I remember a few other things from the park loop.  At one point we crossed a creek.  Both times over it I dipped down and splashed water on myself to try to cool off.  It helped for about 30 seconds.  :)  Right before the aid station there was a really skinny cement bridge to cross.  I remember being a tad bit nervous that I would run right off the thing, but I was too embarrassed to slow down and walk.  The second time around there was an old man standing at the end with a big bouquet of sunflowers.  Somebody behind me joked, “Oh, how nice! You brought me flowers!”  He didn’t seem to get it…just confused why several sweaty people were running straight at him.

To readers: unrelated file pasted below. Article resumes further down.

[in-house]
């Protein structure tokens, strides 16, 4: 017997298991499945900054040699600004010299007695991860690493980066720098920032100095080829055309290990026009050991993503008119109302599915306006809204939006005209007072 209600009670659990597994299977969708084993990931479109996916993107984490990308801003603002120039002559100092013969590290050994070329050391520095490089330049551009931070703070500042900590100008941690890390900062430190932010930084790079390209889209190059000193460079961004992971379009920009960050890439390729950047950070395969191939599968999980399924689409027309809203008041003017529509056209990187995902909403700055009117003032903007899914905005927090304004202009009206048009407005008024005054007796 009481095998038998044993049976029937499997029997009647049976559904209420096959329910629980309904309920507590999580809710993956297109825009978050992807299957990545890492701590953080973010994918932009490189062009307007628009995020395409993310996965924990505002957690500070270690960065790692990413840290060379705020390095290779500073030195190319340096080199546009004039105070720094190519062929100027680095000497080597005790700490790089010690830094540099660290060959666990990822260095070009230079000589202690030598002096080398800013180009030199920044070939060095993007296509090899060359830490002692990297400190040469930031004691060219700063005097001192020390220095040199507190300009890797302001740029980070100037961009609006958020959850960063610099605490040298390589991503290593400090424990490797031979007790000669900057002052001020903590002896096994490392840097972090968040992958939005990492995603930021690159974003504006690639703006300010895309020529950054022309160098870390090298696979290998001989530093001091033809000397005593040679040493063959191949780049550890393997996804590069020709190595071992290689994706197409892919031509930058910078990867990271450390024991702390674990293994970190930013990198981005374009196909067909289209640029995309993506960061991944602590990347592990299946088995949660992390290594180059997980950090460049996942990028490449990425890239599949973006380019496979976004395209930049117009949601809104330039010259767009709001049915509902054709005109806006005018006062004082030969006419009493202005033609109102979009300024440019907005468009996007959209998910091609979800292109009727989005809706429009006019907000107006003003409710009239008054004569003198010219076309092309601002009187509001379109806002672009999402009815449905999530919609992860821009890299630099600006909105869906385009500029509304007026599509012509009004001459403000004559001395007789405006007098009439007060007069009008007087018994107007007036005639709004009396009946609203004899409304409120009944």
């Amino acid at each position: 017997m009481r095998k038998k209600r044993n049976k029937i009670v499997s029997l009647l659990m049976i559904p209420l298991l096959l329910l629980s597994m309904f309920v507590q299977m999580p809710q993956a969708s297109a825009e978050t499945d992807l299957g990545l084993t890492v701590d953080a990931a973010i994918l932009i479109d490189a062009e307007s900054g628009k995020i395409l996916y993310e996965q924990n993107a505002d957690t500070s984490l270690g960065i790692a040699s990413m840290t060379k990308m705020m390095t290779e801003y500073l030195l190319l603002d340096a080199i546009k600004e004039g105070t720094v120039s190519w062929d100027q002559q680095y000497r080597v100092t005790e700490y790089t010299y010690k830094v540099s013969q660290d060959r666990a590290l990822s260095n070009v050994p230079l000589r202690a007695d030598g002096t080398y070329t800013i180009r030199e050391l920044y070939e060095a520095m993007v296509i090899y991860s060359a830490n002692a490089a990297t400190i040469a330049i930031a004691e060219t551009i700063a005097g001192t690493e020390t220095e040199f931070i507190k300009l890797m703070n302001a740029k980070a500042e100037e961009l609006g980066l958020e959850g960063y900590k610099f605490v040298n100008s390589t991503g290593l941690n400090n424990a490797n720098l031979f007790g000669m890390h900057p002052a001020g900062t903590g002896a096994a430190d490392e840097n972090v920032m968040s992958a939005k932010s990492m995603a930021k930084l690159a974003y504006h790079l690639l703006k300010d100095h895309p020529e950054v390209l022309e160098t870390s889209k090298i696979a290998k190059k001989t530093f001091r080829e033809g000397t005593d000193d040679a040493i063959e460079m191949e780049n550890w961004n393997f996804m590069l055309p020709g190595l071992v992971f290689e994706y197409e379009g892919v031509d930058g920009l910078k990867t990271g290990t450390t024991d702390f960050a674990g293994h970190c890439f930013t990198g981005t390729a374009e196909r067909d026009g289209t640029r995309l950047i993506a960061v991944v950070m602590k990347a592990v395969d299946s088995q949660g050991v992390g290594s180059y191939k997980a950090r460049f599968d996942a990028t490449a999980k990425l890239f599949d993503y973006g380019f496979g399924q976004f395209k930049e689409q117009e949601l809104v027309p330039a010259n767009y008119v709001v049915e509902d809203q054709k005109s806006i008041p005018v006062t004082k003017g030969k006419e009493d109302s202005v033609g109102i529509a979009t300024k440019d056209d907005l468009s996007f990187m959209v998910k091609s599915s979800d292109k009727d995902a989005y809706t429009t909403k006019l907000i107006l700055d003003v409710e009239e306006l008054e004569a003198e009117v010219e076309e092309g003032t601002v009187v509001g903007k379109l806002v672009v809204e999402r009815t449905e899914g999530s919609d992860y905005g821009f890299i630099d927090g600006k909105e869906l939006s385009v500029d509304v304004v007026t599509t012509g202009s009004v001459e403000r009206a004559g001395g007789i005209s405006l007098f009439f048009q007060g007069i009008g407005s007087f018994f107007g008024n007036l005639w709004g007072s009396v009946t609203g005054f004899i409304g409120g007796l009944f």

During this section I also remember contemplating some of the differences between road races and trail races.  This is only my second trail race, and there’s this whole new added element of passing people that you don’t really have to worry about on a wide road.  Several times I heard people right behind me that I thought wanted to pass, but it turns out they seemed to be fine with following my slow, slogging pace.  Other times I got right up behind somebody else and then had to really convince myself that I had enough juice to pass them and then stay in front.  More than once those people passed me again at the aid stations while I was busy dumping cups of cold water on my head.  I also got lapped in the park loop by three or four of the guys who went on to win the race.  Impressive.